Full information about what happened is unavailable, but stories of the chief executive spending lavishly on equipment for his own office and giving contracts to his own company for school supplies began to trickle into the mass media.
By 2019, it became clear that any money the trust had taken for running the schools could not be recovered, due to its entry into liquidation proceedings, which ended up costing the public purse £200,000. WCAT was found to have paid at least £440,000 to other companies owned by the chief executive.
PTA money that had been raised by parent-led initiatives totalling around £220,000 had been placed in the trust’s accounts and was therefore irrecoverable. Attempts by families and the local authority to get further information on this met with silence, and the cash was never recovered.
The Outwood Grange and Delta experience
In 2018, Outwood Grange MAT stepped up to take over the ex-WCAT schools; but their tenure, too, has been dogged by controversy.
In early 2019, the secondary schools overseen by Outwood Grange were accused of using a behaviour management technique known as ‘flattening the grass’. The procedure involved making examples of individual children in public assemblies. Schools Week published anonymous accounts from teachers who reported the process as “vicious”. Others reported they had been told to be tougher with pupils, for example by “getting in pupils’ faces” and shouting more loudly.
Outwood Grange denied these claims. But a few months later Schools Week claimed that they had leaked emails proving that that Delta MAT, another Yorkshire company headed by Outwood Grange’s former deputy chief executive and boasting a large portfolio of schools, did undertake ‘Flattening the grass.’ Delta initially denied this, then commented that that ‘flattening the grass’ didn’t mean what Schools Week proposed that it meant.
Exclusion and isolation
In early 2019, a former pupil took action against Outwood Grange claiming he had spent 35 days in isolation as a punishment for unspecified behaviour violations.
The Guardian reported on the MAT’s behaviour policy, finding that children could be sent to isolation booths for up to six hours a day where they were provided with no teaching, and were allowed a maximum of three toilet breaks a day for no more than five minutes per visit.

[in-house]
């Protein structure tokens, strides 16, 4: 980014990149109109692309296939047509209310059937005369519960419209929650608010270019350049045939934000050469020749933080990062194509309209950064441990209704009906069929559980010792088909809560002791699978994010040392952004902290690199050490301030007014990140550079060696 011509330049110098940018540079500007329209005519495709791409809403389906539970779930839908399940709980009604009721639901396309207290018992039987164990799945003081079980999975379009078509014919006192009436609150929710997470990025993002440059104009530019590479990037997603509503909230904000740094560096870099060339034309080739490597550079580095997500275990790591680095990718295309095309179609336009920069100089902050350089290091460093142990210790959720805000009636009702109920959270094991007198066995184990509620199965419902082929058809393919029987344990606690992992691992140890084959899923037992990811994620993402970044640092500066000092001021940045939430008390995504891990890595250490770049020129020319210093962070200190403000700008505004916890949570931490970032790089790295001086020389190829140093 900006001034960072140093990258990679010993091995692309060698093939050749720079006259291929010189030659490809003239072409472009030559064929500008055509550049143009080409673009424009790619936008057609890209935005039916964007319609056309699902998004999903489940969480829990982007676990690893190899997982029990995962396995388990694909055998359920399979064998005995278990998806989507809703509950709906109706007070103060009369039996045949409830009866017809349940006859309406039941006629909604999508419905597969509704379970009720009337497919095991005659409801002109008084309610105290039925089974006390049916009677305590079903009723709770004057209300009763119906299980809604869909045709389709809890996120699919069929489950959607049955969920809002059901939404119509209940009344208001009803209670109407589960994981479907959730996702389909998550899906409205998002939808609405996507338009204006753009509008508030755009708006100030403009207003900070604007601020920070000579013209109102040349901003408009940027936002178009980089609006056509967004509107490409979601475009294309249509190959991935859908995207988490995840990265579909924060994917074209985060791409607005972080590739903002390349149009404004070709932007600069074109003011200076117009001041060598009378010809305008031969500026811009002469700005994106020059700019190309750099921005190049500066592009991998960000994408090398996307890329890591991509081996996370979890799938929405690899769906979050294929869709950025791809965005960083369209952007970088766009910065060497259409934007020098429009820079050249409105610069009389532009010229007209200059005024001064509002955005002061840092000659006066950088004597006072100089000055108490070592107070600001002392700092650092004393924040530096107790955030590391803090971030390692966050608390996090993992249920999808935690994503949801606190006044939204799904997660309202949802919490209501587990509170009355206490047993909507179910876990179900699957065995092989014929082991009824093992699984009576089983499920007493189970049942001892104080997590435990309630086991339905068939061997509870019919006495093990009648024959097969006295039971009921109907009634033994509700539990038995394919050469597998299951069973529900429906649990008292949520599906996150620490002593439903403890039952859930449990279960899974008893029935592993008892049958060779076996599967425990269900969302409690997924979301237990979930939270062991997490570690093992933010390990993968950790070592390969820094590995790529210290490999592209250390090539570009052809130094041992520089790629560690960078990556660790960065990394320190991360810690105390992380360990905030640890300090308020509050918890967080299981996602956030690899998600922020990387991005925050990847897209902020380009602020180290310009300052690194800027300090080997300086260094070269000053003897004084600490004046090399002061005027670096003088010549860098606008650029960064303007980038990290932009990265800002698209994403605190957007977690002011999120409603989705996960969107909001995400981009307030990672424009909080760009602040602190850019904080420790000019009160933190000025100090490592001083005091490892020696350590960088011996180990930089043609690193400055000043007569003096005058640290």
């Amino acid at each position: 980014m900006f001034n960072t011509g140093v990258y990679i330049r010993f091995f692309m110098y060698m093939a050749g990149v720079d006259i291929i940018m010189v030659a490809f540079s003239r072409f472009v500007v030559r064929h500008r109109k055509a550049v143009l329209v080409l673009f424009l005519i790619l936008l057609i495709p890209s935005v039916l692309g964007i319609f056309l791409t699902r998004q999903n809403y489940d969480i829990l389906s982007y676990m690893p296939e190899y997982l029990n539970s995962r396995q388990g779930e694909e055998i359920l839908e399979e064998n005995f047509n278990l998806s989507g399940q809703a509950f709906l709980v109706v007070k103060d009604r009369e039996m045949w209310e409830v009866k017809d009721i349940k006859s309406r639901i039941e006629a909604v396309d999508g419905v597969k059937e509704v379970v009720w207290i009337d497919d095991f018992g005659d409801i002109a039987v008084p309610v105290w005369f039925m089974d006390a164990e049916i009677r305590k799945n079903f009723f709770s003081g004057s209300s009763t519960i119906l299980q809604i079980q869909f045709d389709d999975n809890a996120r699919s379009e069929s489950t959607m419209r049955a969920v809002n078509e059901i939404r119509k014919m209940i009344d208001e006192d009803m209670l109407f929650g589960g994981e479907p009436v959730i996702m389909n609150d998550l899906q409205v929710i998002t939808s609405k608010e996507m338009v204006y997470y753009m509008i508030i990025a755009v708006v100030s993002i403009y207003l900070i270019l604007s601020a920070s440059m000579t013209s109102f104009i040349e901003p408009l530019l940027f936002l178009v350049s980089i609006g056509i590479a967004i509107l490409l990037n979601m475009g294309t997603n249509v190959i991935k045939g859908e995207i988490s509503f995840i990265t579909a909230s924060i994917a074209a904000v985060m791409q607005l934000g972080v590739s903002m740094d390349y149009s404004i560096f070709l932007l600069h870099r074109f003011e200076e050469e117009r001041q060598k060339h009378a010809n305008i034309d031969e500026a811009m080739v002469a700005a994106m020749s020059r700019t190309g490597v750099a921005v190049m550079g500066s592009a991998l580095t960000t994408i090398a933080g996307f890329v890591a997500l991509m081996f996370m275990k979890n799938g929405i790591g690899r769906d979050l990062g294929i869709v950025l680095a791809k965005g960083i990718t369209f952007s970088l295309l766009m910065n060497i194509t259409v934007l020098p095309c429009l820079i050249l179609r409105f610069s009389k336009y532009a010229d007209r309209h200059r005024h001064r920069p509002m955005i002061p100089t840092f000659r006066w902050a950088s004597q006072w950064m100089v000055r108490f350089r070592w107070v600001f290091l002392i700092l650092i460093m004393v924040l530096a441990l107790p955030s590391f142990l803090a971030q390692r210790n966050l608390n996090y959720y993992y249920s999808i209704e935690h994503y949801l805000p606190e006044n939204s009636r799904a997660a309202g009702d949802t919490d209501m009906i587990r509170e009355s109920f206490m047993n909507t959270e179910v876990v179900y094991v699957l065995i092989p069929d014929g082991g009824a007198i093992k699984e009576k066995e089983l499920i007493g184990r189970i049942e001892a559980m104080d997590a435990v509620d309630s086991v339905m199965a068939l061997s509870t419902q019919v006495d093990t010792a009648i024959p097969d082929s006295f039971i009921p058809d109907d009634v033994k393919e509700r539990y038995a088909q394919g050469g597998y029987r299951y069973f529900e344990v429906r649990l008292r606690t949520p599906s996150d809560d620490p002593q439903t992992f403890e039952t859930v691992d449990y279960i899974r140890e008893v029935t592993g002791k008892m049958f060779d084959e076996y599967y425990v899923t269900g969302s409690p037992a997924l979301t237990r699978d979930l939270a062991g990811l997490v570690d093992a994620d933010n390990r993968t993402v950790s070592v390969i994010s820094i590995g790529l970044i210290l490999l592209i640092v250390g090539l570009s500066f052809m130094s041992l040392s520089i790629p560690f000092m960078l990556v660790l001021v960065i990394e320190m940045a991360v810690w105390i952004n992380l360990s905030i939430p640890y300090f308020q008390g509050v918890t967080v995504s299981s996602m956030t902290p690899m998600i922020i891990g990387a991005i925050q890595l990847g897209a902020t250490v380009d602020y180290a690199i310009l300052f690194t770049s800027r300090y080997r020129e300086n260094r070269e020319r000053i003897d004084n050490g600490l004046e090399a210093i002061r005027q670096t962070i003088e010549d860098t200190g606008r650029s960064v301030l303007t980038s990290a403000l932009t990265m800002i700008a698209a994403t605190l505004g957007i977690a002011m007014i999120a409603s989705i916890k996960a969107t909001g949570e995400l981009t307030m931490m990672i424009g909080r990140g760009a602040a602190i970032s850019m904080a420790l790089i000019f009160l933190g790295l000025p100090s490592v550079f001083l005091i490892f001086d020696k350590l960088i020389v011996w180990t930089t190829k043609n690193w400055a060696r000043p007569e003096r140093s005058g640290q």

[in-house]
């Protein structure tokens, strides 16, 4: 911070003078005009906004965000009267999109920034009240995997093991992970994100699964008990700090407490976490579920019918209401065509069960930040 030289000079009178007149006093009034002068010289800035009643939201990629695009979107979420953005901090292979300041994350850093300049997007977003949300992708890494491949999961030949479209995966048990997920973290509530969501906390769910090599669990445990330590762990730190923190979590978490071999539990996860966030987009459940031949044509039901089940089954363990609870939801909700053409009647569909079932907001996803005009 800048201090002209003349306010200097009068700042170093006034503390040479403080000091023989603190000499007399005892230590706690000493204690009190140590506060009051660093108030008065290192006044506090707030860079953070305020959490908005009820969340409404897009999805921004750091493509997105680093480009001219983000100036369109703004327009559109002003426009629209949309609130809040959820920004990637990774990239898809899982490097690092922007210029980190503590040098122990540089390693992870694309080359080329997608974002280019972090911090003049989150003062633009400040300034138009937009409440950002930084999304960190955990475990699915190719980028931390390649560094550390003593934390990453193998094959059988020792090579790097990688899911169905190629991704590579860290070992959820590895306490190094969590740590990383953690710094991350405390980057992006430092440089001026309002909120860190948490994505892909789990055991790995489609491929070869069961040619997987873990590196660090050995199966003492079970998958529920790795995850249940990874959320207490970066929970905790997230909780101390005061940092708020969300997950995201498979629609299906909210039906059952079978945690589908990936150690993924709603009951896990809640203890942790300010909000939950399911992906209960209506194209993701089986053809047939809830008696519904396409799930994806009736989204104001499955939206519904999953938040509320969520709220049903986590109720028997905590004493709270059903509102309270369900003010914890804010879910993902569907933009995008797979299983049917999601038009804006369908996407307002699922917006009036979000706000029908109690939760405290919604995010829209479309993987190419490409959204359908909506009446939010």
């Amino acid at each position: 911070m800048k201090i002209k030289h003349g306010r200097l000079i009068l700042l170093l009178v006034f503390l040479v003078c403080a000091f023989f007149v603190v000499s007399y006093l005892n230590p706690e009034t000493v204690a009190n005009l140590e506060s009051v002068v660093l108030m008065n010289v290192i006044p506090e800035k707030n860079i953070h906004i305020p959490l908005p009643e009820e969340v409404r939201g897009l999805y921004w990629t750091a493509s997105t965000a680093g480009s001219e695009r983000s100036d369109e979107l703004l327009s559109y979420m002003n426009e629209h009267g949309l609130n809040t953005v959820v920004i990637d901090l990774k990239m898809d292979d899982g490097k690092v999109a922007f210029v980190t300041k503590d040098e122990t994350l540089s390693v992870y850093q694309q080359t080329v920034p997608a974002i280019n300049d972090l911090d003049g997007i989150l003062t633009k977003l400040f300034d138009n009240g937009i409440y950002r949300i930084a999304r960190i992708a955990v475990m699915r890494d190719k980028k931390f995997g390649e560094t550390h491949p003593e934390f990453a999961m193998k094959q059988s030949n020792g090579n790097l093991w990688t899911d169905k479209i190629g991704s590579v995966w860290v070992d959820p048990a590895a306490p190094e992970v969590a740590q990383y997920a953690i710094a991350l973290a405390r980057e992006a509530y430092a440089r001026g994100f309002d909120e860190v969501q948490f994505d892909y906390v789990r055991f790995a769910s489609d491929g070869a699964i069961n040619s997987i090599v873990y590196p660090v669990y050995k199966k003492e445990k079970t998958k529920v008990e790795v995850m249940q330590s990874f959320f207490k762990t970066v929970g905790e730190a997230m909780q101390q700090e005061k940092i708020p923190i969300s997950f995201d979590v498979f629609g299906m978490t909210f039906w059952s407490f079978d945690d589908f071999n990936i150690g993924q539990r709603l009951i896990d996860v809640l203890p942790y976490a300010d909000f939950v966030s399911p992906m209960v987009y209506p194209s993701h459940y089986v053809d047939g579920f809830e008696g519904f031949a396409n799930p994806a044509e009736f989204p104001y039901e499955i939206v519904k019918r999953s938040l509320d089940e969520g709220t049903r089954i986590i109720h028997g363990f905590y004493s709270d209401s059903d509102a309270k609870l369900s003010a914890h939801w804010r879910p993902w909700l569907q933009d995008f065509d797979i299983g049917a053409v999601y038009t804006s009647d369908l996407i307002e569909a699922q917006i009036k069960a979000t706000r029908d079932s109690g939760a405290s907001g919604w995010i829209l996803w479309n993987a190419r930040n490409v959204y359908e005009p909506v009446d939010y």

Outwood Grange countered that its behaviour policy was currently ‘under review.’ However over two years later The Wakefield Express reported that a quarter of the pupils at Hemsworth Outwood Grange Academy had been temporarily excluded between September 2020 and July 2021, with 24 pupils permanently expelled. The school commented that they were “working hard to improve things”.
Additionally in January 2022, Outwood Academy Portland in Worksop was found to have accounted for over a quarter of exclusions in Nottinghamshire during the previous year, despite having only 1,512 pupils. The school’s response was to point out that this was in fact a reduction on the number of fixed term exclusions that had been issued in 2020 (during which schools had spent long periods in lockdown).
Questions for Wakefield parliamentary candidates
It should be noted that the majority of children who receive serious disciplinary sanctions at school live in disadvantaged circumstances. Their behaviour frequently reflects a boiling over of the frustrations they experience in coping with very difficult circumstances at home. Schools who ‘flatten the grass’ and turn quickly to exclusion and isolation add to, rather than ameliorate these problems.
In conclusion, it is clear that the current government’s track record in caring for and educating children is highly problematic in general, and that children in Yorkshire and Wakefield in particular have been negatively impacted in this respect. Parliamentary candidates wishing to represent families in Wakefield should therefore be closely questioned about how they intend to acknowledge and work to reverse this situation.